The best colleges in America for the Greek life, are Dartmouth College and University of Illinois at Urbana-Champaign, and don’t worry there is never any pressure to drink up! A lot of different kind of students are involved in fraternities and sororities, so even if there is pressure to be involved more, or be outcasted, you can do a lot more than just party. The pubs here are not high-strung, there is a good diversity to the crowd, and a lot of the environment involves academics. But should we really obsess so much over a mug of beer and making-out, now that you can finally do so much of both, drunk?

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Cherry Picking The Next Labour Leader

It is that time of the year again. As the Tories rant on for 5 4.8 more years in Westminster, over how much David Cameron wants Great Britain to stay in the EU, surrounded by a package of moderate reform proposals, we are also in deep waters about the position of Labour leaders. But first things first, how much trouble is the government in?

Not much, as authoritative sources consent to making the EU exit clause, on the back of which David Cameron, and his party, came to power, to be a risky venture, pictorially. That it is. Cameron has said that he wants the country to remain in the EU and his first priority is, without powdering it too much, the foreign policy and defence services.

This has obviously been tailored, his intentions, as a means to win support from EU leaders, because he seeks greater balance of demands coming his way, on the EU equilibrium. So, where does this bring the ideal leadership contestant into the picture? The point is that it’s hard to determine who to vote for, when not one of the candidates seem to be one you would like to vote for.

I seem to be stuck in that 18percent of Labour supporters, who do not like any of the candidates, who have stepped forward for election. That is why, I am going to do just, what I believe is the best assessment of the current “little situation” of a conflict-of-interest: I am going to vote for New Labour.

This is not an eccentric discussion, because recent polls in the Evening Standard, have placed Tony Blair as the most-liked “fictional” Labour candidate, ahead of senior figureheads in the party, such as Clement Attlee and Neil Kinnock. It was surprising to learn that people’s perspectives have so diametrically gone in a direction different to the one that was in existence for Blair, a couple of months back.

But this shows how a crisis can bring out the best and the worst in people: Attlee was a beacon of socialism, of a welfare state. Blair is pro-New Labour, he is for market economics, he is pro-modernisation. So, there is a drastic linear difference in the two perspectives. When you think about the future Prime Minister, you think about what you would like to see.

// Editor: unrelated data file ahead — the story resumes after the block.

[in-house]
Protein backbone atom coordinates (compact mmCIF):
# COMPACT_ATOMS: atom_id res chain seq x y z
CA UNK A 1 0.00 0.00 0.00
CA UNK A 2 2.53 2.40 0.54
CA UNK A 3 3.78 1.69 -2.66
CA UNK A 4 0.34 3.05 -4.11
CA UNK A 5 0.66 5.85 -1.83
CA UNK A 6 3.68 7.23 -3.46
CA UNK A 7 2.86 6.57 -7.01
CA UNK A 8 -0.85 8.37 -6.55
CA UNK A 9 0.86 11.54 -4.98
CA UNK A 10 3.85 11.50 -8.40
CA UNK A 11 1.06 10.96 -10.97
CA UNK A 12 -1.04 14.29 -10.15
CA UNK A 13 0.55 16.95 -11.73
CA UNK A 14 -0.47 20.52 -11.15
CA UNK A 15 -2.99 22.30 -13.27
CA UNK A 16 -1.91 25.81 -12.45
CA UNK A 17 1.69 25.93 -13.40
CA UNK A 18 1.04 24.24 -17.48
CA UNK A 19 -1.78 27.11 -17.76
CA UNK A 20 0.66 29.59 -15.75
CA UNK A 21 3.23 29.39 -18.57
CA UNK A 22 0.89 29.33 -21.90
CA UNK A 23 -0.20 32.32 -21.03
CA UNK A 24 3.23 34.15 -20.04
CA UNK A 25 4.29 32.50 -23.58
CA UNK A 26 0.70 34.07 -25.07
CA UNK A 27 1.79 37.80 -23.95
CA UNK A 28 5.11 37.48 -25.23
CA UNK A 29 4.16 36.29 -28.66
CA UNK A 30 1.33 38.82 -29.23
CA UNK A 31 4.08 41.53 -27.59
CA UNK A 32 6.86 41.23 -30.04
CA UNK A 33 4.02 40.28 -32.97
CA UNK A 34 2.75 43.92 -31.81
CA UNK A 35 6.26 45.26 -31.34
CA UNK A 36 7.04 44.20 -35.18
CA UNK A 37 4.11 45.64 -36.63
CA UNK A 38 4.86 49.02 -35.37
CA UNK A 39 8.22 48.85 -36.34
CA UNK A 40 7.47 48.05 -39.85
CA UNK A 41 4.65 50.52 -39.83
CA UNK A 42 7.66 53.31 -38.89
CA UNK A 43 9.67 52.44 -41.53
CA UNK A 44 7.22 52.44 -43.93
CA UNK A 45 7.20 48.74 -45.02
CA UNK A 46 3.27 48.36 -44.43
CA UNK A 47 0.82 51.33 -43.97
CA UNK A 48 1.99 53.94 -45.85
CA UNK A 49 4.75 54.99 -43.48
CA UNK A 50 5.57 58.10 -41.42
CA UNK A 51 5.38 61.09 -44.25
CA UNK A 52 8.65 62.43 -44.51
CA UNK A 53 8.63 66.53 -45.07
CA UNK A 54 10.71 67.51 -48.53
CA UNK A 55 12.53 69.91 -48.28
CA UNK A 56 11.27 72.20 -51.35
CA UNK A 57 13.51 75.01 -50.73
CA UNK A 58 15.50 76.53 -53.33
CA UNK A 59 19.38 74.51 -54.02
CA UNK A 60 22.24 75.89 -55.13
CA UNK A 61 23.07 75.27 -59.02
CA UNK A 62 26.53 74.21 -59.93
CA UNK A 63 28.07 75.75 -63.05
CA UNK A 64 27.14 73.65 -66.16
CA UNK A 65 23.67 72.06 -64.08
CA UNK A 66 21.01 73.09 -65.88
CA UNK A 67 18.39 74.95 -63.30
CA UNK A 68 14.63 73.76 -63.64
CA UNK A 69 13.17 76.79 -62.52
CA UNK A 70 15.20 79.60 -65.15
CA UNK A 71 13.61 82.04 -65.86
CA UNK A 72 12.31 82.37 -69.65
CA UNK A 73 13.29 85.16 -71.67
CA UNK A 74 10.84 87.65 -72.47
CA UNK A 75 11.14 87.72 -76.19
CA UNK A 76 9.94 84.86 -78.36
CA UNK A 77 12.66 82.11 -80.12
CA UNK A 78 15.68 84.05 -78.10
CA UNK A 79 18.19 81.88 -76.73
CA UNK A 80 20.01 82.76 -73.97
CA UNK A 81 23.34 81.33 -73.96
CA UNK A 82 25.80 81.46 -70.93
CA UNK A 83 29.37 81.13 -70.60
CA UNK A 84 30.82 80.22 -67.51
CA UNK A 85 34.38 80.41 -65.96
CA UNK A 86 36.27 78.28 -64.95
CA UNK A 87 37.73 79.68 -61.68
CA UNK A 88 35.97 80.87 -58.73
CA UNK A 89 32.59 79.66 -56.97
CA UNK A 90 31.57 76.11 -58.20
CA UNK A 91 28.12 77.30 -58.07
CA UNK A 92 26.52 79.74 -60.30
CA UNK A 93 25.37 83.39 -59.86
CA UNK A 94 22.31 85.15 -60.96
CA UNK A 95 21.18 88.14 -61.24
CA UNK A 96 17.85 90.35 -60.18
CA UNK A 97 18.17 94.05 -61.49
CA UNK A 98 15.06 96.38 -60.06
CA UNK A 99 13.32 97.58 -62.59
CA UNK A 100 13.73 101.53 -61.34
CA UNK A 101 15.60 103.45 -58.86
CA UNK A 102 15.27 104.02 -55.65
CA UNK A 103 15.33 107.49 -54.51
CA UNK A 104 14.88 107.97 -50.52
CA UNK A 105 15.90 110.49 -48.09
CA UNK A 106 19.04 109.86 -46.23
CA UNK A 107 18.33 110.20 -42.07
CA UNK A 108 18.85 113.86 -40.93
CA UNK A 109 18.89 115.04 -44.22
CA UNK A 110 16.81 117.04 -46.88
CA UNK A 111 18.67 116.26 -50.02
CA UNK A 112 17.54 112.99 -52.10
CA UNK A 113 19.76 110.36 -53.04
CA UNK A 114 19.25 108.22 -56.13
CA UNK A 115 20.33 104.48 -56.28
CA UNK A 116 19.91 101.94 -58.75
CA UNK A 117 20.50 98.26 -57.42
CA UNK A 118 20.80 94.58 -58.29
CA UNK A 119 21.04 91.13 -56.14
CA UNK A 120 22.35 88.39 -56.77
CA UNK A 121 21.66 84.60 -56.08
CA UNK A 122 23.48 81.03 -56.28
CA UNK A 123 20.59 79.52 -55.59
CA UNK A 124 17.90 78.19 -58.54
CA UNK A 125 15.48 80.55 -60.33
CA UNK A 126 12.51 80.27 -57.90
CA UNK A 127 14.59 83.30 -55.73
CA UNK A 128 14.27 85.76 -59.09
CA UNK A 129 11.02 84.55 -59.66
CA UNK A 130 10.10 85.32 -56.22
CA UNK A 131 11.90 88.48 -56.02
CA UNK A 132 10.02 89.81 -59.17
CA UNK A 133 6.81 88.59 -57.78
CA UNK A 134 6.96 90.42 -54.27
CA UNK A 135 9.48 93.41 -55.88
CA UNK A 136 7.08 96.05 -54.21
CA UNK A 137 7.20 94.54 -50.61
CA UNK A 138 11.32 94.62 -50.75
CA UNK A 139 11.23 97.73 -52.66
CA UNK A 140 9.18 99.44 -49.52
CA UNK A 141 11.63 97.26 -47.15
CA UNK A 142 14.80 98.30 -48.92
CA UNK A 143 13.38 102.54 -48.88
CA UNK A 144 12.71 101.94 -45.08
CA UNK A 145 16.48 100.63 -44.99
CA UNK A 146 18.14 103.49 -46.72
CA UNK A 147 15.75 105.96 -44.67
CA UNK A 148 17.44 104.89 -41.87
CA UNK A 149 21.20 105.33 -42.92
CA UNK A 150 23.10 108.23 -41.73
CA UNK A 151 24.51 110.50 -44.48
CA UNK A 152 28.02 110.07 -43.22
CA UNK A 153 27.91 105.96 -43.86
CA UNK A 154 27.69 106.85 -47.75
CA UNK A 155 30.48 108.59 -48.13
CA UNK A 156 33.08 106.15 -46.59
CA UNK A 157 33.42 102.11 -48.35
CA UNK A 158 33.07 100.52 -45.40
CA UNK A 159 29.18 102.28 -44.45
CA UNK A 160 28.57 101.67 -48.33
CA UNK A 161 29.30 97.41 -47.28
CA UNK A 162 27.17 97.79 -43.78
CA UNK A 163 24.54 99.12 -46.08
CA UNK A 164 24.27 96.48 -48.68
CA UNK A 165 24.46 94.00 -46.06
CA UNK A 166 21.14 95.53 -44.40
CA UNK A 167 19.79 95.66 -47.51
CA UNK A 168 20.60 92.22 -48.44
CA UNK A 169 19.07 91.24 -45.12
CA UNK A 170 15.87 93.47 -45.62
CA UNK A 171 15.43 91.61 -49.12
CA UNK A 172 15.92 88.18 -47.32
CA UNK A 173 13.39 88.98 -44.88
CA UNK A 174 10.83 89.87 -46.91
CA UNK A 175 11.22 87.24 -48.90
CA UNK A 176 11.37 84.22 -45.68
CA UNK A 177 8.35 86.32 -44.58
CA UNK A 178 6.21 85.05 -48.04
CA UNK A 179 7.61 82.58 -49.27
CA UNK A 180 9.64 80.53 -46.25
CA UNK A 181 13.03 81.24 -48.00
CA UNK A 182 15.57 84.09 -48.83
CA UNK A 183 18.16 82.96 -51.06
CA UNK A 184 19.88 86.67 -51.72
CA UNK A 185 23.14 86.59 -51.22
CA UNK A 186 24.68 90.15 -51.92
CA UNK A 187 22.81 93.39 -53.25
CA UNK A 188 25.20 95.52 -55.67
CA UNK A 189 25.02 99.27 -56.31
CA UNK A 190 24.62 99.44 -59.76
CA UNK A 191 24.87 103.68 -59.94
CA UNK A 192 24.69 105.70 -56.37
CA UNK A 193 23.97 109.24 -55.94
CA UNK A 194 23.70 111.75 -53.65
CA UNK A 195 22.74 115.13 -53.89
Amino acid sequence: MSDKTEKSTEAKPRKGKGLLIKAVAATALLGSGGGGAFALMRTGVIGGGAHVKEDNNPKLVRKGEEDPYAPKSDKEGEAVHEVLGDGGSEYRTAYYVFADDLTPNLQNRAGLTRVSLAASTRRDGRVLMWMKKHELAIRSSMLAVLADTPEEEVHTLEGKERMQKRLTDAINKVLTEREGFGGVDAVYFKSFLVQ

Would you like to see a person, who believes in “equal opportunity for all” or someone who believes in “equality” ? They are two very different things, and one is entitled to their opinions, but is there a right or a wrong here? The truth is that there isn’t any. Equality means revolutionizing the state, something Attlee believed in, whilst having access to the same opportunity, as the individual next to you means that you get to live a better life than before. Why don’t we wait and watch how it unfolds but meanwhile, after so much heckling to try to keep the United Kingdom inside the EU, one political step at a time, would be great for Westminster.

Saving The Ecosystem: Wildlife Tales

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Wolves

Wolves in Yellowstone are benefiting greatly from living in a pack. They can take a prey down easily, raise families, and defend their horizons, their territory, with ferocity. The wisdom to group living fails when it comes to getting infected with something contagious, but this thought does not stand for wolves.

Made extinct by hunting in the early 1900s, they were brought back to life from the dead in 1995, and have been closely observed as a wildlife species, since then, by the National Park Service.

Some 25 or so wolves have to be tranquilized annually and fitted with radio collars, so that they can be tracked. The studies have showed that the kind of pack matters, alongside the size of it. Larger wolves are more successful at preying than smaller wolves – they can hunt, and protect themselves and act as better leaders, too.

Saving The Ecosystem: Wildlife Tales

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Seashells

Living things are known to be bedazzled by the colours provided to them from pigment molecules – a good reason why in the flesh, seashells look so different in paleontological museums, rather than on canvas, in print, or on film. In the 1970s, a technique helped to change this, as ancient seashells were doused in sodium hypochlorite, and then had them face ultraviolet lights, which reveal colours, patterns.

This was not possible before, but it is now, despite its lack of fame. If things progress faster a lot can change however, as research shows that this technique can increase the lifespan of seashells, when examined with it. In France, specimens from the Jurassic period, revealed that complicated patterns give the sea shells a certain colour, that scientists believe did not arrive some 100mn years later.

The colour comes from leftover, degraded, pigments, so it is not possible for them to exhibit this trait in life – this new discovery will always go towards contributing to the greater debate over ancient gastropods and bivales led to the colours in seashells we see active today.